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Five Ways to Prep Your Data for a More Efficient Document Review

Posted 10/12/17 4:54 PM by Megan Leach


Document review software is integral to the success and effectiveness of a review. In this blog, I'll discuss the five ways you should be preparing your data for more efficient document review:

1) Global De-Duplication


First things first; to be able to work with the smallest defensible data post-processing, you should use global de-duplication. Global de-duplication works by comparing all of your data against itself. Thus, if two custodians both have the same document in their possession, the post-processing data set will only contain one iteration of that document and a corresponding field indicating which other custodian(s) it also belonged to prior to de-duplication. If you were to instead utilize custodian level de-duplication, the data will only be compared against each custodian’s own documents and the post-processing data set would contain (at least) two iterations of the same document. Depending on the size of the collected data and the number of custodians, global de-duplication can reduce the number of documents in your review by anywhere from 10% to upwards of 40%.


2) Domain Parsing


Before you blindly start reviewing documents, get to know your data set. Reviewing the domains present in your data set can prevent the waste of attorney time on documents that are not responsive to the matter at hand. Many people use their corporate email accounts for personal business. It is often easy to eliminate up to 20% of your data set by excluding junk domains from your review population. These junk domains are usually from financial newsletters, travel sites, and online stores. Always make sure that you review a statistically sound sample of the excluded documents to guarantee your domain exclusions are defensible.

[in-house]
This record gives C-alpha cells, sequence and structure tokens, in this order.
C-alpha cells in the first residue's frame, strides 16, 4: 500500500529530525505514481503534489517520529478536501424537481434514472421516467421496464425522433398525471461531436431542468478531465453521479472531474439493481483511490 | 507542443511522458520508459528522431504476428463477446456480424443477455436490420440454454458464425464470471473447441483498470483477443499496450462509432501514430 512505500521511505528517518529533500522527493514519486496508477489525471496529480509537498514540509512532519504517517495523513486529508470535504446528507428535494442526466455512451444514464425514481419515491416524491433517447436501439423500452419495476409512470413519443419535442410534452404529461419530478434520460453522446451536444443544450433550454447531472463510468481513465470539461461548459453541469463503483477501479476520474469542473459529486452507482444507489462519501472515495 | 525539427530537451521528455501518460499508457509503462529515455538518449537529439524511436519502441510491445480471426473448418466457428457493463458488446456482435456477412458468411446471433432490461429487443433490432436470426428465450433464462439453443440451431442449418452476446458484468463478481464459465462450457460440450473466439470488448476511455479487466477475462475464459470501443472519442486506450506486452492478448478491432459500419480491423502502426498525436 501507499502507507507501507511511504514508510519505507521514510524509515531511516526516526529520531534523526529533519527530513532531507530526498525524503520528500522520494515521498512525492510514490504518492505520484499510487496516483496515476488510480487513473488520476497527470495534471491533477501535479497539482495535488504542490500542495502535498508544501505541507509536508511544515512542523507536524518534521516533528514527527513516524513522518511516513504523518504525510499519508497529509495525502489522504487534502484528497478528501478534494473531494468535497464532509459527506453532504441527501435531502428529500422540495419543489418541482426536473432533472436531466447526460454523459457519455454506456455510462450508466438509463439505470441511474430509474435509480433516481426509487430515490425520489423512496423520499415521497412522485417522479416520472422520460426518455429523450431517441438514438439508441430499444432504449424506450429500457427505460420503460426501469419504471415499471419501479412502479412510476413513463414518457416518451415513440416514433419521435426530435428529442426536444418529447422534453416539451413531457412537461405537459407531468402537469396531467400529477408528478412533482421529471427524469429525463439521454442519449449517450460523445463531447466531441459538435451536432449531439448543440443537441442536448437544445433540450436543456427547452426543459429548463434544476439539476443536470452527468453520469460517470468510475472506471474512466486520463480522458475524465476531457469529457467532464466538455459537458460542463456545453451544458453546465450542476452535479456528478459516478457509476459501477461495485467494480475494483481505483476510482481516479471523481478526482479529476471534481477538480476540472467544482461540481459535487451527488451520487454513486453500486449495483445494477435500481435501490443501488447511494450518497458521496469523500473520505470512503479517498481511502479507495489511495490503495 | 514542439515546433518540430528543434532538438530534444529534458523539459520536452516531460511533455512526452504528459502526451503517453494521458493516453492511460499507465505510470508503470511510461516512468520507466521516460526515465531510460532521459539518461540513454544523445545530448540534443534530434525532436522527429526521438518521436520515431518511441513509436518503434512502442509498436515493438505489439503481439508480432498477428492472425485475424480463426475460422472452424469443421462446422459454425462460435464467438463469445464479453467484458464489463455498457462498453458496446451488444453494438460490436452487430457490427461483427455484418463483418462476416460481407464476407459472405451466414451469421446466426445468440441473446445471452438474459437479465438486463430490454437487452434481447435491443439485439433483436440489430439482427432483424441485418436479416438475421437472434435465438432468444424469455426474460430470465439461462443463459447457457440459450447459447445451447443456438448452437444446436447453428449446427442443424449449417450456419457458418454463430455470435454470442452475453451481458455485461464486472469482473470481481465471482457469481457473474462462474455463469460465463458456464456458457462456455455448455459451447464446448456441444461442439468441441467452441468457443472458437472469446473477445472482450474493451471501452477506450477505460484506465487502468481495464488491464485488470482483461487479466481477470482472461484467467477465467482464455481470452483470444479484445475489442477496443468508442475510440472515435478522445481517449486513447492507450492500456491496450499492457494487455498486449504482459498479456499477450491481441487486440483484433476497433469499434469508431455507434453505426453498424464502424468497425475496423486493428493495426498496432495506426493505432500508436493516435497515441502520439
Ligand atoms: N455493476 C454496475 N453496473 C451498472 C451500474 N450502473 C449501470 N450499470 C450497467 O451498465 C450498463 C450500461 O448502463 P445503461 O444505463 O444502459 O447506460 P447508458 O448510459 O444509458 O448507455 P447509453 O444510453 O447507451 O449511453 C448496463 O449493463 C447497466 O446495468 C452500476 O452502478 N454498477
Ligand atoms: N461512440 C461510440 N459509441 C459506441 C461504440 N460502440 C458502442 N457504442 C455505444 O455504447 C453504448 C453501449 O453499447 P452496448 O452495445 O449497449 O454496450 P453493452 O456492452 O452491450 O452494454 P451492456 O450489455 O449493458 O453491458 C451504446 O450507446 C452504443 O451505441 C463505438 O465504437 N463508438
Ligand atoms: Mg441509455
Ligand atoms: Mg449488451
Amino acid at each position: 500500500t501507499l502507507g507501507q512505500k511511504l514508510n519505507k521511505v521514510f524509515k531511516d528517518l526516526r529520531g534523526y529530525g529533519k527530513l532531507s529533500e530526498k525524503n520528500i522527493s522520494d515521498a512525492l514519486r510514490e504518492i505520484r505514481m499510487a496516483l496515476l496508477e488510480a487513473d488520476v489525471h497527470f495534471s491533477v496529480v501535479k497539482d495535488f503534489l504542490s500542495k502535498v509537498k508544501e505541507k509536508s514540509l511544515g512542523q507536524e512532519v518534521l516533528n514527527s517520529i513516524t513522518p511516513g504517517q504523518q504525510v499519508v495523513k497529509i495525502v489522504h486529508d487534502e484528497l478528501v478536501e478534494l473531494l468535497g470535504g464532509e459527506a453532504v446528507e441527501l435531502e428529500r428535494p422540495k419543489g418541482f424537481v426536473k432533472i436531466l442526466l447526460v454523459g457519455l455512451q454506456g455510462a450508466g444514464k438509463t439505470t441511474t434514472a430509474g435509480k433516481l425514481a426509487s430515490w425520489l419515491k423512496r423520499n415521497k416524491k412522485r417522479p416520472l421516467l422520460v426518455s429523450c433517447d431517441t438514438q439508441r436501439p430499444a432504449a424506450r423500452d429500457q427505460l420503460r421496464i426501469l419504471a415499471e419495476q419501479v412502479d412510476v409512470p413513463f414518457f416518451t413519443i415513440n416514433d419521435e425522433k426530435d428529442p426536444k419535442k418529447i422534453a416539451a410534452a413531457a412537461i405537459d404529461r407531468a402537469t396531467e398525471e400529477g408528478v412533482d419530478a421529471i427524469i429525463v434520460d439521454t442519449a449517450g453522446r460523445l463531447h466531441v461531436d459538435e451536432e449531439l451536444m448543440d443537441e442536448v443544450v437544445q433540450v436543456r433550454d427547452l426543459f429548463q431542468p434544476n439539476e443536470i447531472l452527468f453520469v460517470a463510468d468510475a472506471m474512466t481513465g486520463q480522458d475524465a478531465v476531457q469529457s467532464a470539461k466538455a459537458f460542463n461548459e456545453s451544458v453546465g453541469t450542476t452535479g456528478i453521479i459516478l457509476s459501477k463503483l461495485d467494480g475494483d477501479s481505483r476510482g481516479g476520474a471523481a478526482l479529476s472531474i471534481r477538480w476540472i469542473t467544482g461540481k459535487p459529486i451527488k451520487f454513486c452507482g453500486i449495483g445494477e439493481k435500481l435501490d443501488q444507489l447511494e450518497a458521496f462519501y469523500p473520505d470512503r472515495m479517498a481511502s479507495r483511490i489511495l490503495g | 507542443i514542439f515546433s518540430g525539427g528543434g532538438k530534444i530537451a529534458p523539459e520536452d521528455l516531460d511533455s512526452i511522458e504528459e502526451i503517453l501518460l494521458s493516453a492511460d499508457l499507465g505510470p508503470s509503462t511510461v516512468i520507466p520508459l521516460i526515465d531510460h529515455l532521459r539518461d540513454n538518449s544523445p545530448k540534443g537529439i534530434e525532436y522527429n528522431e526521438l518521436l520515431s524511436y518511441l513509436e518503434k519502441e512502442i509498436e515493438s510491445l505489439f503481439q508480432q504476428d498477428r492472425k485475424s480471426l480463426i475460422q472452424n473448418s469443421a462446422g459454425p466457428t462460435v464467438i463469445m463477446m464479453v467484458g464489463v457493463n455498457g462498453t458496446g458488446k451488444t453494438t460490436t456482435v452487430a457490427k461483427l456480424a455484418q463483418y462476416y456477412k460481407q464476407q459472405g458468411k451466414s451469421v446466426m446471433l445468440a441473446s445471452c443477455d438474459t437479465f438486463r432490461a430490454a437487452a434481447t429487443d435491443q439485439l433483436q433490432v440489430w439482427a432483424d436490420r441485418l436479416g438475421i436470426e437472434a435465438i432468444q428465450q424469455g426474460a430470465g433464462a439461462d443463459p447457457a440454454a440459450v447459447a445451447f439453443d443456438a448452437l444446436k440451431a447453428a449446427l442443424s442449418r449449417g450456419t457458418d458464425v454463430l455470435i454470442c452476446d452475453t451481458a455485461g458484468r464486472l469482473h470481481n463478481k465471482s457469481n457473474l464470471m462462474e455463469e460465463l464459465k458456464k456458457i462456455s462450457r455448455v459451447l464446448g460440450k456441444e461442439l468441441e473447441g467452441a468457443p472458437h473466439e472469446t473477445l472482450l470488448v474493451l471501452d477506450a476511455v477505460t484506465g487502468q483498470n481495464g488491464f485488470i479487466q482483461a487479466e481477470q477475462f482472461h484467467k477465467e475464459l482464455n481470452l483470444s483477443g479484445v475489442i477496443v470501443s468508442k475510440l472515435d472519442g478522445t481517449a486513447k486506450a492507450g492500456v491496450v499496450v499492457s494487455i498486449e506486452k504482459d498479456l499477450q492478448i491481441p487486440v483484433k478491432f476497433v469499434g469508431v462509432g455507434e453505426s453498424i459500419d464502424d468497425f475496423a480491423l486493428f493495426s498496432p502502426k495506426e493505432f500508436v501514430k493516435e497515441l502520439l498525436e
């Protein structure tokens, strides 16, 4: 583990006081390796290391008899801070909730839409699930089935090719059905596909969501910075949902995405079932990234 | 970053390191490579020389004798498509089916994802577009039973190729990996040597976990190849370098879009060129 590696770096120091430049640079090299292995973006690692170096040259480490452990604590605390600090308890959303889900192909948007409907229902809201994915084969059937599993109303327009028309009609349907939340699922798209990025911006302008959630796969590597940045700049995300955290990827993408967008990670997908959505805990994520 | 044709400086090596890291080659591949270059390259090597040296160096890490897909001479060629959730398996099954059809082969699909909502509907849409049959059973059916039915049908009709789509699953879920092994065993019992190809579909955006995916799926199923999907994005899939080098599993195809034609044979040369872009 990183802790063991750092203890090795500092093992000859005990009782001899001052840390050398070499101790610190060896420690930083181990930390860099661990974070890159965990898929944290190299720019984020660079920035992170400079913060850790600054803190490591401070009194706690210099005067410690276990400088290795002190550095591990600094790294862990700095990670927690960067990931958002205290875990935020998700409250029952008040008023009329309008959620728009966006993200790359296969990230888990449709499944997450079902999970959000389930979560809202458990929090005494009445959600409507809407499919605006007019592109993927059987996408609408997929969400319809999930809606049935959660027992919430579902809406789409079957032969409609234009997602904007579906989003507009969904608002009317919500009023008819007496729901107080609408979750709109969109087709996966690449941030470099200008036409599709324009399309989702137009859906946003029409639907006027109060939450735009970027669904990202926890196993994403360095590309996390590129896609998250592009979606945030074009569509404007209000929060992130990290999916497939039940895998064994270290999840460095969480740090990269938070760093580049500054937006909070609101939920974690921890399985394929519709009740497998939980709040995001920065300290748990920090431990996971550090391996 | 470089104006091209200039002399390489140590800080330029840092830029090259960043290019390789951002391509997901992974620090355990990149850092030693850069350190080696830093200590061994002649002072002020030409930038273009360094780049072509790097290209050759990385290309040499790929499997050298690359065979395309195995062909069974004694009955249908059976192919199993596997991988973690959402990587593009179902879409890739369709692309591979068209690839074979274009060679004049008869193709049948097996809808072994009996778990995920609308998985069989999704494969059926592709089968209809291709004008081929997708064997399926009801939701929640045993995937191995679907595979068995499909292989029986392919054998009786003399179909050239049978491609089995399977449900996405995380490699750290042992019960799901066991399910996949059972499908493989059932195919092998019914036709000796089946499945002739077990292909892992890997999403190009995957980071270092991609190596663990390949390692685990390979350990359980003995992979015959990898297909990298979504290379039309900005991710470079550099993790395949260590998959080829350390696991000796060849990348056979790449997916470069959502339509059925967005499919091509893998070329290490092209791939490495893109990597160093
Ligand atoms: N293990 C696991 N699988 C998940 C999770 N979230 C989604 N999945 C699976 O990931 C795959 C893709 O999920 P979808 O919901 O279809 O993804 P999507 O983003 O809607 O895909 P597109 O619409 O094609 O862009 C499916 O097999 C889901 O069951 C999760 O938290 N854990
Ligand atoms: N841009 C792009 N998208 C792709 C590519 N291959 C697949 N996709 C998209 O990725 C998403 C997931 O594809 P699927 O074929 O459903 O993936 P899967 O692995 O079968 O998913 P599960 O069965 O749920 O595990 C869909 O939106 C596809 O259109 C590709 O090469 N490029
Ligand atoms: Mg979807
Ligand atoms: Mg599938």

3) Search Term Testing


In eDiscovery, deadlines usually hover around the “yesterday” timeframe. Due to this rush, legal teams generally want to jump right into a review once the search terms narrow the population to a reasonable set of documents. Reducing the processed set of data from 4,000,000 to 900,000 documents with search terms might seem “reasonable”, but without anything else to go on it does not make sense to start the review just yet. When individual search terms hit to a sizeable number of documents, you should review a statistical sample of documents to determine whether the terms are pulling documents responsive to your matter or whether they lead to a large population of false positives. If you identify numerous false positives, you should revise the term to eliminate the false positive pool of documents. This process can be time consuming, especially considering the rush to get started right away, but by focusing on refining the terms to more accurately reflect the documents that are potentially responsive to the matter you can save a lot of time and money in the long run. This approach may not be logical for smaller reviews, but when dealing with 100,000 or more documents the dividends of this pre-review activity should pay off. Also, keep in mind that it is difficult to revise search terms once they are agreed upon by both parties. Therefore, if you do not spend time testing and limiting your search terms on the front-end, it will be difficult and sometimes impossible to do at later stages.


4) Analytics


Email Threading

When documents are processed, even with global de-duplication, there are often numerous versions of the same email thread in the data set. For example: